Bragg’s Liquid Amino Acids
Liquid aminos are seasonings that look and taste similar to soy sauce. For over 100 years, Bragg Live Foods Inc. has been producing natural health products. One of these products is a liquid soy seasoning, known as Liquid Aminos. Made of only soybeans that have not been genetically modified and water, Bragg Liquid Aminos is a natural alternative to conventional soy sauces, without the additional table salt, monosodium glutamate, preservatives or gluten that can be found in most soy sauces.
Bragg Liquid Aminos is free of any genetically modified organisms and is also wheat- and gluten-free. Bragg Liquid Aminos is also certified kosher. Many commercial soy sauces contain wheat products and genetically modified soybeans. About 94 percent of the soy used in the United States comes from genetically modified plants. Gluten intolerance is associated with symptoms, such as nausea, diarrhea, rashes and depression. A 2013 study in the journal “Interdisciplinary Toxicology” suggested herbicides on wheat plants play a role in the higher prevalence of gluten intolerance.
Soy sauce is made by fermenting cooked soybeans and roasted wheat with salt, water, and yeast or mold until a rich, salty sauce is produced.
Amino acids are the building blocks of protein, and are necessary for healthy muscles, bones, and skin. Your body can produce 11 of the 20 that exist, but it has to get the other 9, called “essential,” from food. It’s got to do that on a regular basis, too, since it can’t store amino acids.
Bragg Liquid Aminos contains both essential and non-essential amino acids, including alanine, arginine, aspartic acid, glutamic acid, glycine, histidine, isoleucine, lysine, leucine, methionine, phenyllalanine, proline, serine, threonine, tyrosine, and valine.
Bragg Liquid Aminos tastes similar to soy sauce but much milder and with a tiny bit of sweetness. It tastes closer to tamari, a sauce made from fermented soybeans, than regular soy sauce, which is a bit stronger and saltier.
A similar product is make from coconuts. These aminos are made by mixing fermented coconut sap with water, which also results in a naturally gluten-free product. Coconut aminos are popular for people following a paleo diet, since it doesn’t contain legumes like soybeans.
MSG is a common food additive used as a savory flavor enhancer. It is naturally occurring in foods such as meat, fish, dairy and vegetables but is also added to foods, especially Asian-style dishes. While there are no supportive studies, MSG has been linked to adverse health effects such as chest tightness, nausea, sweating and burning sensations. Bragg Liquid Aminos is free of added MSG, which can be found in traditional soy sauces.
Bragg Liquid Aminos and Coconut Secret (coconut aminos) have a similar nutritional breakdown. The serving size for the Bragg’s product is half a teaspoon, containing 0 calories, 160 milligrams of sodium, and 310 milligrams of protein. The serving size for the Coconut Secret, is a full teaspoon, containing 5 calories, 90 milligrams of sodium, 1 gram of sugar, and 0 grams of protein.
Because of the naturally occurring sodium in Bragg’s, the product is not recommended for a low sodium diet. Compare this to coconut aminos, which adds salt but has only 66 milligrams of sodium per teaspoon, and regular soy sauce with 335 milligrams per teaspoon.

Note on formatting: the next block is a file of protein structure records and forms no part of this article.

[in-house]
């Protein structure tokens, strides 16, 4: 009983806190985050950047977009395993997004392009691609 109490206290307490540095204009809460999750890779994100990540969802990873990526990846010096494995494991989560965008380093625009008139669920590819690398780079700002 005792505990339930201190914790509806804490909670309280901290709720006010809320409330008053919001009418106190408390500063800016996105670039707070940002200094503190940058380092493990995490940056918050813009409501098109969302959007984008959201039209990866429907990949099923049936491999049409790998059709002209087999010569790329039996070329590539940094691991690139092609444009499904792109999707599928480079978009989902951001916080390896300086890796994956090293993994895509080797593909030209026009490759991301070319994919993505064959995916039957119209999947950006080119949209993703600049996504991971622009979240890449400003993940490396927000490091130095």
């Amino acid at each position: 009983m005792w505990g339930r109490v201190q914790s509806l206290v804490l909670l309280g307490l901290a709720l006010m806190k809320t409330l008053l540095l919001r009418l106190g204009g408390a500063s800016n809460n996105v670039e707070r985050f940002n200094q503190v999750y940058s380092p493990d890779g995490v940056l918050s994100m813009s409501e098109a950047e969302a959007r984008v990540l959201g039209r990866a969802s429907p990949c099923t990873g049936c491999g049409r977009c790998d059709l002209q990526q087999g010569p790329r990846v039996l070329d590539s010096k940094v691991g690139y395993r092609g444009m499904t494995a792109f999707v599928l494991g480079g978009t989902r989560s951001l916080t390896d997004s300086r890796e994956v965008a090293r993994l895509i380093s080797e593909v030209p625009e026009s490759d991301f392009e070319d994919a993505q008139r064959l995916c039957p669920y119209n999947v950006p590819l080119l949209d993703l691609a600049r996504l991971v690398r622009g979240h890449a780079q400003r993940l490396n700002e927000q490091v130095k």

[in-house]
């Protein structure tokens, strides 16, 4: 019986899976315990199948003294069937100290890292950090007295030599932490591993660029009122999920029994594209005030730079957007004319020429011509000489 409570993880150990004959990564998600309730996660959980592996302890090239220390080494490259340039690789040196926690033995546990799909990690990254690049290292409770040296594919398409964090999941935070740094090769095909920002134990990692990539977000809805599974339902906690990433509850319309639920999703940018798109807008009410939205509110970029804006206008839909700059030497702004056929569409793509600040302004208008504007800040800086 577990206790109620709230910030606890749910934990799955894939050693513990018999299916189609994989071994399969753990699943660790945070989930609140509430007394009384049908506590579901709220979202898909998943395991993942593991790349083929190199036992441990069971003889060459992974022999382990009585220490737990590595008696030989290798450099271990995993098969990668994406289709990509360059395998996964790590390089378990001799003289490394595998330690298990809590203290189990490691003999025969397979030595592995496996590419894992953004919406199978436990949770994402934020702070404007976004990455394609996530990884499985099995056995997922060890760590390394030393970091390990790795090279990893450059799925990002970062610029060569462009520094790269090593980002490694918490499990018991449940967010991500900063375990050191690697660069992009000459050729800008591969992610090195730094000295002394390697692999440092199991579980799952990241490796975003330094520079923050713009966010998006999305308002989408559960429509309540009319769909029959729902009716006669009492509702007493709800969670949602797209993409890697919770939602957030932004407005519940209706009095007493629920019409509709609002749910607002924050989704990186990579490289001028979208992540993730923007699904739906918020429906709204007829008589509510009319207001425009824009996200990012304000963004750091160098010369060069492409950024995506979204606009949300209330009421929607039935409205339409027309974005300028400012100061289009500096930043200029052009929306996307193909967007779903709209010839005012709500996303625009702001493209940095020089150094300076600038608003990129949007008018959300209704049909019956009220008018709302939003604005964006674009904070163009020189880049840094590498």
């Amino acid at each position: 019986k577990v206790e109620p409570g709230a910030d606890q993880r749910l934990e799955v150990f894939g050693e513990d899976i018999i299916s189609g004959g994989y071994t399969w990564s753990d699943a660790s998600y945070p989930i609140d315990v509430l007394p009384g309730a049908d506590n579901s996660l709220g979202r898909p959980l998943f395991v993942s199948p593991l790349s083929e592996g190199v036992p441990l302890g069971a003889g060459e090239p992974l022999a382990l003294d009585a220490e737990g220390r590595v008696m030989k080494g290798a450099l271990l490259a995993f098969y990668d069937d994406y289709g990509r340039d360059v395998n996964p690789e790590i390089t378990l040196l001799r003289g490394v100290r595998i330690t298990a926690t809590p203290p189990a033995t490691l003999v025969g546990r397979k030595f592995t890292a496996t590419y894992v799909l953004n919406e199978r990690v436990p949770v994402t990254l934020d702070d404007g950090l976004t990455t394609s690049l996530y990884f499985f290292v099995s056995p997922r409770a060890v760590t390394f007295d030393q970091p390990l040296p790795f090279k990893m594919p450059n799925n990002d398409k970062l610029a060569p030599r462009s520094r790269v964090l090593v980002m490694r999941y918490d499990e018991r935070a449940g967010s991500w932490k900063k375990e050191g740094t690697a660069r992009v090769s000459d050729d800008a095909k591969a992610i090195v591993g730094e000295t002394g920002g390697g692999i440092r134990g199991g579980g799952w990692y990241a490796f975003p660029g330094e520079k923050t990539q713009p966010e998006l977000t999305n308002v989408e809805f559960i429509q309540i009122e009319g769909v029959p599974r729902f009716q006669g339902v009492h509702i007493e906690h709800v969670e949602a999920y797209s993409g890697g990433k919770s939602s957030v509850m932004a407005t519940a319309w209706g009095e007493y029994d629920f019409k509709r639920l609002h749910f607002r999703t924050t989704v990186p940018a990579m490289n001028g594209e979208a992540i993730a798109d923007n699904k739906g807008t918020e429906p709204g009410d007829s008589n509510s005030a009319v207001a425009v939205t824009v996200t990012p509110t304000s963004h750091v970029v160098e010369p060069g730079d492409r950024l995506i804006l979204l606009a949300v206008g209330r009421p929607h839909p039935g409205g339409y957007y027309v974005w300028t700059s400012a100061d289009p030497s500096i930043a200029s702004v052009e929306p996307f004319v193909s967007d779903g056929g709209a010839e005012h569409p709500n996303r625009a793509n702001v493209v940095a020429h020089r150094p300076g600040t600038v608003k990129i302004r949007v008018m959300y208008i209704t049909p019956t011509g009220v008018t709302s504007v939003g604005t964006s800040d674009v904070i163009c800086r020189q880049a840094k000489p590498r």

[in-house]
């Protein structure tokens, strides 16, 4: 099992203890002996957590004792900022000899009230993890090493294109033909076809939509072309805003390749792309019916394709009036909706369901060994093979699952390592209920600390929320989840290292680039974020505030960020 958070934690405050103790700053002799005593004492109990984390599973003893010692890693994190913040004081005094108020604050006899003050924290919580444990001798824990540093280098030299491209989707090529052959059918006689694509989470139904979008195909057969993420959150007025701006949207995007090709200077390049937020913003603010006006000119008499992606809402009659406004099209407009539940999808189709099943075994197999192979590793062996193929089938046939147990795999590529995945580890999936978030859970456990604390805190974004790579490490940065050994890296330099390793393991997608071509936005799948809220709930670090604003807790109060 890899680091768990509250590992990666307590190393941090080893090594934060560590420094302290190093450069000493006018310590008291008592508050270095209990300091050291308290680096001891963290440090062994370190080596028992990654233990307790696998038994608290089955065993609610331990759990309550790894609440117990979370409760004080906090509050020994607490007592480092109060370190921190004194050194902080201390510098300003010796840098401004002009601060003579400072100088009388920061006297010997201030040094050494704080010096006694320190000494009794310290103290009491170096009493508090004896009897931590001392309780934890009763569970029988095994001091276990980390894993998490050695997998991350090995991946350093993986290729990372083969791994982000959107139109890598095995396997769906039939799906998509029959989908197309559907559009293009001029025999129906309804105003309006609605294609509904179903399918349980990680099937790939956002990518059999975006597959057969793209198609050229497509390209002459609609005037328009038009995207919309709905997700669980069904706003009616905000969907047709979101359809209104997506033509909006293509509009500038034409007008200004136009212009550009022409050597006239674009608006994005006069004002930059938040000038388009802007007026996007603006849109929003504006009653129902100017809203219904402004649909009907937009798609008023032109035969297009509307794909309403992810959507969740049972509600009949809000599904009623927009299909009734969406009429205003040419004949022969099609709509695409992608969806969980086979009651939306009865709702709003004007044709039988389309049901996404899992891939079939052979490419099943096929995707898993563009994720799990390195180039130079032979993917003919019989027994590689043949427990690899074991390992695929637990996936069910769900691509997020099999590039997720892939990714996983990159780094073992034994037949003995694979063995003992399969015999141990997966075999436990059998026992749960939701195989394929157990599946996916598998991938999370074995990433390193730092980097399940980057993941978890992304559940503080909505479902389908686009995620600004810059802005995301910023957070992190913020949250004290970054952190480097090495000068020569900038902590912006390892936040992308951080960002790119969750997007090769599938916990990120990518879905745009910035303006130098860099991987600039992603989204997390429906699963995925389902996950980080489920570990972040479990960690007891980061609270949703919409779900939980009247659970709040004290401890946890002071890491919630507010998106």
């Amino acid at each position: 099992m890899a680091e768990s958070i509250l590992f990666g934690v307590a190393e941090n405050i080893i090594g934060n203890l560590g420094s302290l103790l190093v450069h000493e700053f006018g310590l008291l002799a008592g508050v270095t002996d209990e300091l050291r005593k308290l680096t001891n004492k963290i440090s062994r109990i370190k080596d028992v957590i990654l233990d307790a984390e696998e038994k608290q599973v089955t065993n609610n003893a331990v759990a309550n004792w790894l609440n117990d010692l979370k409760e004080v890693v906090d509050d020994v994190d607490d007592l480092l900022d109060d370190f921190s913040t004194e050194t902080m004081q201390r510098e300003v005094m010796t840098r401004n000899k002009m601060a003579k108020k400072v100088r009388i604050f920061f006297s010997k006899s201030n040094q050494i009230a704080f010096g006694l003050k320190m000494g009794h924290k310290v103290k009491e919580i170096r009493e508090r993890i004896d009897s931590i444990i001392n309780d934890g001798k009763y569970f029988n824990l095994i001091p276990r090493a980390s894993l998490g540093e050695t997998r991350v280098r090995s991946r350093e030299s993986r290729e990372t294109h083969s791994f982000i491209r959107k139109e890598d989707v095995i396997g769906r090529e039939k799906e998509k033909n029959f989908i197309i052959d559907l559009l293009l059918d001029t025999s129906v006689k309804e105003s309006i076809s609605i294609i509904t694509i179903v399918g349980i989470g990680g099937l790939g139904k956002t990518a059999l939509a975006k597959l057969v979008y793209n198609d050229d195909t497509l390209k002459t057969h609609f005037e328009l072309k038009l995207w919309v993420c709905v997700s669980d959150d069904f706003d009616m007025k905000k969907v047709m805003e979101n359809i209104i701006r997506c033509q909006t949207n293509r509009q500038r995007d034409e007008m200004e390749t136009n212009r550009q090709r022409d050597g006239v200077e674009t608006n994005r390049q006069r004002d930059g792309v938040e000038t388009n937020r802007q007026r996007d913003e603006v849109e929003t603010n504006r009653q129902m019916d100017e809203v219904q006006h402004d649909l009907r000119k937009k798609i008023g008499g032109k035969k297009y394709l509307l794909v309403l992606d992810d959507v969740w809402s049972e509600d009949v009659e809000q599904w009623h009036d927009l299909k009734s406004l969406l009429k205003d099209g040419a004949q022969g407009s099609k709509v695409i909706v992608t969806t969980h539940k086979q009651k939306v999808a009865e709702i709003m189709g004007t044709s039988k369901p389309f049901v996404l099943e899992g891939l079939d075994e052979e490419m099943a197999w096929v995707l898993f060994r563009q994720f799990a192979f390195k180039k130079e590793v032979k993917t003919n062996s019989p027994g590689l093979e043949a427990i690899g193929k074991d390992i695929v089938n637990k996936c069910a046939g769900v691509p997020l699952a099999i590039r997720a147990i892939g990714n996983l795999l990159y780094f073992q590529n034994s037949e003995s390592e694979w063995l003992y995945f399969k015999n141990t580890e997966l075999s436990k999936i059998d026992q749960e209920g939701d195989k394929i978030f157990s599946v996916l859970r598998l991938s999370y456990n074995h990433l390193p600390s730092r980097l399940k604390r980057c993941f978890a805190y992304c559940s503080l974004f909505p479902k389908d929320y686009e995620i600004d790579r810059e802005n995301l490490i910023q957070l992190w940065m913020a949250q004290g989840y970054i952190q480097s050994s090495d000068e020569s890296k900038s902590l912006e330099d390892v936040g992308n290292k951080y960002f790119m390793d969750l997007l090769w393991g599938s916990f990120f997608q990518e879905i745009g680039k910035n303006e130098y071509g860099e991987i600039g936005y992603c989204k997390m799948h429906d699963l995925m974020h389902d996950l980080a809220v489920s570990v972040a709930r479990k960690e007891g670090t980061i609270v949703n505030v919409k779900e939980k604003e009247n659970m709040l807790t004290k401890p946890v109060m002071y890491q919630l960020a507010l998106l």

How to Buy
Any well-stocked grocery store will carry Bragg Liquid Aminos. Look for it either in the spices and seasonings section, with the soy sauces, or in the health-food aisle. It may also be shelved with the vinegars.
You can also purchase Bragg Liquid Aminos from online grocery retailers.
How to Store
Bragg Liquid Aminos has a three-year shelf life, and you do not need to refrigerate the product, even after opening. However, keeping it out of direct sunlight in a cool location can extend its lifespan.
How to Cook
The liquid soy seasoning can be used in the same way as traditional soy sauce. It can be used to make salad dressings or drizzled over cooked vegetables. Liquid Aminos can also be drizzled on tofu or added to stir-fry dishes. Use liquid aminos as a substitute for soy sauce when following recipes for Asian cuisines. Or, use liquid aminos as a substitute for salt when cooking grains such as couscous and quinoa. You can also use liquid aminos as a substitute for vinegar when making homemade salad dressings. Use Bragg’s as a soy sauce alternative next time you eat sushi.
You can substitute Bragg Liquid Aminos with a ratio of 1:1 in any recipe that calls for soy sauce. If you need a thicker consistency such as would be provided by adding tamari to a sauce, whisk in a little bit of flour, corn starch, or arrowroot, or even a pad of butter, depending on the cooking method.
Veggie Stir Fry with Bragg Liquid Amino Acid
Gaby of Veggie World Recipes/ Photo Credit: Veggie World Recipes
What you need to make the tofu
1 block tofu
3 tbsp cornstarch
1 tsp garlic powder
1 tsp salt
1/2 tsp pepper
Veggies needed (use whatever you like or have on hand)
1 red bell pepper, diced
1 yellow pepper, diced
1 cup grated carrots
1 cup asparagus, chopped
1 cup broccoli, chopped
1 cup mushrooms, chopped
1/2 chopped yellow onion
1/2 cup chopped spring onion
What you need for the sauce
1/4 cup Bragg Liquid Aminos
3 tbsp maple syrup
1 tbsp Extra Virgin Olive Oil
1 tbsp Apple Cider Vinegar
3 cloves minced garlic
1 tbsp grated ginger
1-1/2 tbsp cornstarch
Start by draining the extra water from the tofu and chopping it into cubes. Then mix the cornstarch, garlic powder, salt and pepper into a bowl and coat each piece of tofu in the mixture. Add all of the tofu to a pan with some olive oil and cook it until all of the pieces are crispy. Set the tofu aside.
Combine the liquid aminos, maple, olive oil, ACV, garlic, ginger, and corn starch. You can combine it to a bowl, or blend it in a food processor to make it even easier.
To a pan, add in all of the veggies, along with the sauce. Cook until the veggies have softened up a bit. Then turn off the heat and add in the tofu. Pair with rice (or noodles).